MOSCOW, January 16. /TASS/. Moscow and Tokyo still have a long way to go to become true partners on the international stage, Russian Foreign Minister Sergey Lavrov said at his annual news conference on Wednesday.
"We are a long way from partnership in global affairs, moreover, we are still far from reaching an understanding on the need to search for constructive approaches that will bring our positions closer, instead of blaming each other," he said.
"We need to feel like partners with the Japanese on the international stage rather than two countries that are on the opposite sides of the fence," Lavrov stressed.
The Russian top diplomat pointed out that "Japan did not join some sanctions [against Russia] but it did join a number of them." "It is hardly in line with the idea of bringing relations to a new level. Japan joins the G7’s statements aimed against Russia, but as for resolutions that Russia is interested in and that are put to the vote, Japan votes against us," he added.
On French-Japanese meeting
Lavrov also noted that Japanese top diplomat Taro Kono had visited Paris before travelling to Moscow recently. While in Paris, he participated in a meeting of the foreign and defense ministers of Japan and France, who eventually adopted a declaration. "Judging by the declaration, we are clearly far from partnership on the international stage," Lavrov said.
"I would like to point out that in the declaration adopted at the two-plus-two ministerial meeting, France and Japan pledge to coordinate their activities in connection with Japan’s G20 presidency and France’s G7 presidency. We have questions in this regard, because the G7 is part of the G20 and the presiding country - Japan - must create conditions that would allow the 20 member states reach a consensus, rather than ensure the interests of one group of member countries. I hope that a misunderstanding just came about during the document’s preparation and we expect our Japanese colleagues to show their usual professional skills and facilitate consensus decisions that will bring the developed and developing G20 countries together," the Russian foreign minister said.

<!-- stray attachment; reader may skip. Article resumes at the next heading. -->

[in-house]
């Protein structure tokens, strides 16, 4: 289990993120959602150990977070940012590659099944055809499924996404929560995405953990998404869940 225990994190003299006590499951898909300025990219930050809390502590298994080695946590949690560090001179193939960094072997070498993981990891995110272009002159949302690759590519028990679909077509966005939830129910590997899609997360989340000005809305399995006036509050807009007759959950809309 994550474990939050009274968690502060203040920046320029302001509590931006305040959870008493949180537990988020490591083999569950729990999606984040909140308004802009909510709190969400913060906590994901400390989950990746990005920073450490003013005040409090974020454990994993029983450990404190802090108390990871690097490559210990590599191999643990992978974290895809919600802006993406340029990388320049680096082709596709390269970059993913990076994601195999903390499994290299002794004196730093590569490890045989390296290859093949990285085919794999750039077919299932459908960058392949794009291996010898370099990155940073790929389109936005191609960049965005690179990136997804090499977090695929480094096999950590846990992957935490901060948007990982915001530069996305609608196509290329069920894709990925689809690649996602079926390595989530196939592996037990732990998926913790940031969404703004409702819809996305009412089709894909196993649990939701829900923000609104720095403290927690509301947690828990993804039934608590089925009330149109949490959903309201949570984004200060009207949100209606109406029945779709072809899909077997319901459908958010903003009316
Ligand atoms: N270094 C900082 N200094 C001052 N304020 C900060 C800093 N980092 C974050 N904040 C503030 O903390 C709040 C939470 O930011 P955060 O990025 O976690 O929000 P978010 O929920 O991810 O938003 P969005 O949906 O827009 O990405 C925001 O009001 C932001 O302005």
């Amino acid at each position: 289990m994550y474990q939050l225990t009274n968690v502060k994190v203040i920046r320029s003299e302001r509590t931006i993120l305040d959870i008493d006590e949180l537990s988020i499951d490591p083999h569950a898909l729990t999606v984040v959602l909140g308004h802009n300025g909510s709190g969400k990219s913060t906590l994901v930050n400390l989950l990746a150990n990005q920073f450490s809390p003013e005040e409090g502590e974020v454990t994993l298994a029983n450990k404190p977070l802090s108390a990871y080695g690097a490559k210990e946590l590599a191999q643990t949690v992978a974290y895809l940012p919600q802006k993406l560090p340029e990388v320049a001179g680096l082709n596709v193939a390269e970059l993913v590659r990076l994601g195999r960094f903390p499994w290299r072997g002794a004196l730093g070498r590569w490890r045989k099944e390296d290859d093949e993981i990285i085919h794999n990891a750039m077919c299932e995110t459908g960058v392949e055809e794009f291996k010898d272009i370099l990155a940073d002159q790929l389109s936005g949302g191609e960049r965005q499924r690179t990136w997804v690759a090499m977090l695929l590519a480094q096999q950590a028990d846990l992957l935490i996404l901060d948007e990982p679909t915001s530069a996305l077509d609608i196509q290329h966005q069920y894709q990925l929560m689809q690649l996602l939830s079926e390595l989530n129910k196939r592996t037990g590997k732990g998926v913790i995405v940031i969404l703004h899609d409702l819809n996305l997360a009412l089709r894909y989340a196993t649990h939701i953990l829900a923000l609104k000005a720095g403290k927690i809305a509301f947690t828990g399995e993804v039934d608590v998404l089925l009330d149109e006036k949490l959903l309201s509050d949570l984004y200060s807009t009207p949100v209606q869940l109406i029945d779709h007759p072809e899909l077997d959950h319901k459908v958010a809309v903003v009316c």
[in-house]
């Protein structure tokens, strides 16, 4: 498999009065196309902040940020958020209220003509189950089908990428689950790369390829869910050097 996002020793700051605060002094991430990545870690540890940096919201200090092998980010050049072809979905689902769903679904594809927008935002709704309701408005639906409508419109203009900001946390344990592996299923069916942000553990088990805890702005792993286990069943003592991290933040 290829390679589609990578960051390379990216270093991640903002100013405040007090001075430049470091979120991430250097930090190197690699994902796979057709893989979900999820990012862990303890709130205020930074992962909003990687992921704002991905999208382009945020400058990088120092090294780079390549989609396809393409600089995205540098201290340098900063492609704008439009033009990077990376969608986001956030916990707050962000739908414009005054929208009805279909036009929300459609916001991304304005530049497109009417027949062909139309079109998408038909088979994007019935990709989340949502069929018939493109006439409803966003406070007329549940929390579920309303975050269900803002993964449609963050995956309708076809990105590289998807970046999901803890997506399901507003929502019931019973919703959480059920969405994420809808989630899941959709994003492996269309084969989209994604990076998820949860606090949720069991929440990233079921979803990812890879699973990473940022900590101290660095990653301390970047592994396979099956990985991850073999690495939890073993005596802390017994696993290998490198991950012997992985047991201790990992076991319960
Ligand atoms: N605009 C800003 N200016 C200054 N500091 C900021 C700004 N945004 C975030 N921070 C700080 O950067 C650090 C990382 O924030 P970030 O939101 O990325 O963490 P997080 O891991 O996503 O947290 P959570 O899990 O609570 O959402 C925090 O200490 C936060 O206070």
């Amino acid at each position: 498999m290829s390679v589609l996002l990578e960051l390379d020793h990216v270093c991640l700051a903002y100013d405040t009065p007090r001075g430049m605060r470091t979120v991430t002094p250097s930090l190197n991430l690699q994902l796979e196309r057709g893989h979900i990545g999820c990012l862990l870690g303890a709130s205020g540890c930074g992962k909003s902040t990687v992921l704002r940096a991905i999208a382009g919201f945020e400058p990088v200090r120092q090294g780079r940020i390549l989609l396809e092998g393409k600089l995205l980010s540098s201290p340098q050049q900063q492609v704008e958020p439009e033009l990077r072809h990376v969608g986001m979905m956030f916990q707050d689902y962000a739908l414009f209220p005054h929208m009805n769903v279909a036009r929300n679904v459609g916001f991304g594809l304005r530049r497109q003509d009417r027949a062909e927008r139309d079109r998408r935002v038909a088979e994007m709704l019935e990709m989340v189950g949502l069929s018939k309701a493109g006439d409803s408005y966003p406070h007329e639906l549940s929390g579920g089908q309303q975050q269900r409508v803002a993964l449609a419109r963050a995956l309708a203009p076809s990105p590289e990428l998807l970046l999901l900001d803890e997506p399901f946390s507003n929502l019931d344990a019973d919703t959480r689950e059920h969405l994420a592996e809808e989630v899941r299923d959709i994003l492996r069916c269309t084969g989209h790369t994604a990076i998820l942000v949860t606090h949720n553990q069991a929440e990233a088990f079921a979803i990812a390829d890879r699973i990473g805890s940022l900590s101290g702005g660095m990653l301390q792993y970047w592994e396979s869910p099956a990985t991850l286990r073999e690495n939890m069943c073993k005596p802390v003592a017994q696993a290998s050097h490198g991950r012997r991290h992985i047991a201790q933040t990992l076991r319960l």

On January 14, Lavrov and his Japanese counterpart held the first in a series of meetings within a new mechanism aimed at resolving the peace treaty issue.
Kuril Islands issue
Japan’s demand that Moscow hands the southern Kuril Islands over to Tokyo runs counter to the country’s obligations under the United Nations Charter, which says that the outcome of World War II is not subject to review, Lavrov said.
"Recognizing the outcome of World War II is neither an ultimatum nor a precondition. It is an inevitable and indispensable factor in today’s international system," he said. "When joining the United Nations, Japan signed and ratified the UN Charter, while its Article 107 says that the outcome of World War II is not subject to review. This is why we don’t demand anything, we just call on our Japanese neighbors to act in accordance with their obligations under the UN Charter, the Treaty of San Francisco and a number of other documents," the Russian top diplomat added.
"The Japanese legislation enshrines the term ‘northern territories’," Lavrov noted. "No one ever made agreements on the return of those territories, it directly contradicts Japan’s obligations under the UN Charter," he stressed.
Since the mid-20th century, Russia and Japan have been holding consultations in order to clinch a peace treaty as a follow-up to World War II. The Kuril Islands issue remains the sticking point since after WWII the islands were handed over to the Soviet Union while Japan laid claims to the four southern islands. In 1956, the two countries signed a joint declaration on ending the state of war and restoring diplomatic and all other relations, however, a peace treaty has still not been reached. Moscow has stated many times that Russia’s sovereignty over the islands cannot be called into question.